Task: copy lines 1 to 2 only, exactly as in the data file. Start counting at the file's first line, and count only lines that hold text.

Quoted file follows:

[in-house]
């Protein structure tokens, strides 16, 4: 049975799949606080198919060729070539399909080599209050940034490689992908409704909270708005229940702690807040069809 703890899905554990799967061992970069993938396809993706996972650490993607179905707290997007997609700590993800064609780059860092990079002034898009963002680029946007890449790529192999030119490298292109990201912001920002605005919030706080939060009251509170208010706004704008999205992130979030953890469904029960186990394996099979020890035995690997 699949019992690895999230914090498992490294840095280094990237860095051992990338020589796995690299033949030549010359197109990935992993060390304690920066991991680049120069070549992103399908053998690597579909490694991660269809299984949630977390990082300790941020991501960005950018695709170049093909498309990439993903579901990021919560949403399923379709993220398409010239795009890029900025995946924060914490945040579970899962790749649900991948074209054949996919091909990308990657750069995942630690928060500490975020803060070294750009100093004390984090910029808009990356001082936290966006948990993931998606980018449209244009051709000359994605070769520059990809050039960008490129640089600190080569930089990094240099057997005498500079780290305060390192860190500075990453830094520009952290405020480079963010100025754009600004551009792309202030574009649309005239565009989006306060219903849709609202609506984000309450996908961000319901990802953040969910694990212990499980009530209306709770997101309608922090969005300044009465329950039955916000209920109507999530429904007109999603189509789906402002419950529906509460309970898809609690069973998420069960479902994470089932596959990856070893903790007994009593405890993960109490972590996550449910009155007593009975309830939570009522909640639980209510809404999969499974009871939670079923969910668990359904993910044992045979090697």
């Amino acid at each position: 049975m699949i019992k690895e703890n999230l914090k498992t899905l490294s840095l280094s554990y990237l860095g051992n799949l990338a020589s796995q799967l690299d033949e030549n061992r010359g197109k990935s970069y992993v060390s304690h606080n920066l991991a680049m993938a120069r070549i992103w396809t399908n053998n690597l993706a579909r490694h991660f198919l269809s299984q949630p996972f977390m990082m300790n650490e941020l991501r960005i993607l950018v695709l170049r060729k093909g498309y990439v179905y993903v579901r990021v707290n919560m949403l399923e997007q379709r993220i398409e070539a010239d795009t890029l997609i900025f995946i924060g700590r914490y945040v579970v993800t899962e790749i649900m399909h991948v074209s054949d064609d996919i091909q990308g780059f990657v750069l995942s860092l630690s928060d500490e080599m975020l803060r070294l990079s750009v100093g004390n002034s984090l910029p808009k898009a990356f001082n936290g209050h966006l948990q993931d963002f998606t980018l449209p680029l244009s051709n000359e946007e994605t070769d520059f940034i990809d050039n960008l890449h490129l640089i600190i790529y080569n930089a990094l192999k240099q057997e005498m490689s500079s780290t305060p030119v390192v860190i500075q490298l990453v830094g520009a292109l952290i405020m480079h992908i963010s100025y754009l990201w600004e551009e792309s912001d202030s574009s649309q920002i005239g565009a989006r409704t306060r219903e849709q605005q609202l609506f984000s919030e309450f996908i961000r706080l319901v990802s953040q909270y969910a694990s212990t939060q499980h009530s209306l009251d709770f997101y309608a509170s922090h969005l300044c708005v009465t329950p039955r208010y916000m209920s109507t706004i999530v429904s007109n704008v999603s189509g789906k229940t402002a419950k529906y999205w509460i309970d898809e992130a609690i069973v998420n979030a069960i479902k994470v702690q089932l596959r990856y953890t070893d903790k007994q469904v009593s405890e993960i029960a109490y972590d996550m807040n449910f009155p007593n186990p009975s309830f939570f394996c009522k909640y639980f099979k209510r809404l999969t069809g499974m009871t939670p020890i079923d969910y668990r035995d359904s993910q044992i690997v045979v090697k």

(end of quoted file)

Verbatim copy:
[in-house]
């Protein structure tokens, strides 16, 4: 049975799949606080198919060729070539399909080599209050940034490689992908409704909270708005229940702690807040069809 703890899905554990799967061992970069993938396809993706996972650490993607179905707290997007997609700590993800064609780059860092990079002034898009963002680029946007890449790529192999030119490298292109990201912001920002605005919030706080939060009251509170208010706004704008999205992130979030953890469904029960186990394996099979020890035995690997 699949019992690895999230914090498992490294840095280094990237860095051992990338020589796995690299033949030549010359197109990935992993060390304690920066991991680049120069070549992103399908053998690597579909490694991660269809299984949630977390990082300790941020991501960005950018695709170049093909498309990439993903579901990021919560949403399923379709993220398409010239795009890029900025995946924060914490945040579970899962790749649900991948074209054949996919091909990308990657750069995942630690928060500490975020803060070294750009100093004390984090910029808009990356001082936290966006948990993931998606980018449209244009051709000359994605070769520059990809050039960008490129640089600190080569930089990094240099057997005498500079780290305060390192860190500075990453830094520009952290405020480079963010100025754009600004551009792309202030574009649309005239565009989006306060219903849709609202609506984000309450996908961000319901990802953040969910694990212990499980009530209306709770997101309608922090969005300044009465329950039955916000209920109507999530429904007109999603189509789906402002419950529906509460309970898809609690069973998420069960479902994470089932596959990856070893903790007994009593405890993960109490972590996550449910009155007593009975309830939570009522909640639980209510809404999969499974009871939670079923969910668990359904993910044992045979090697």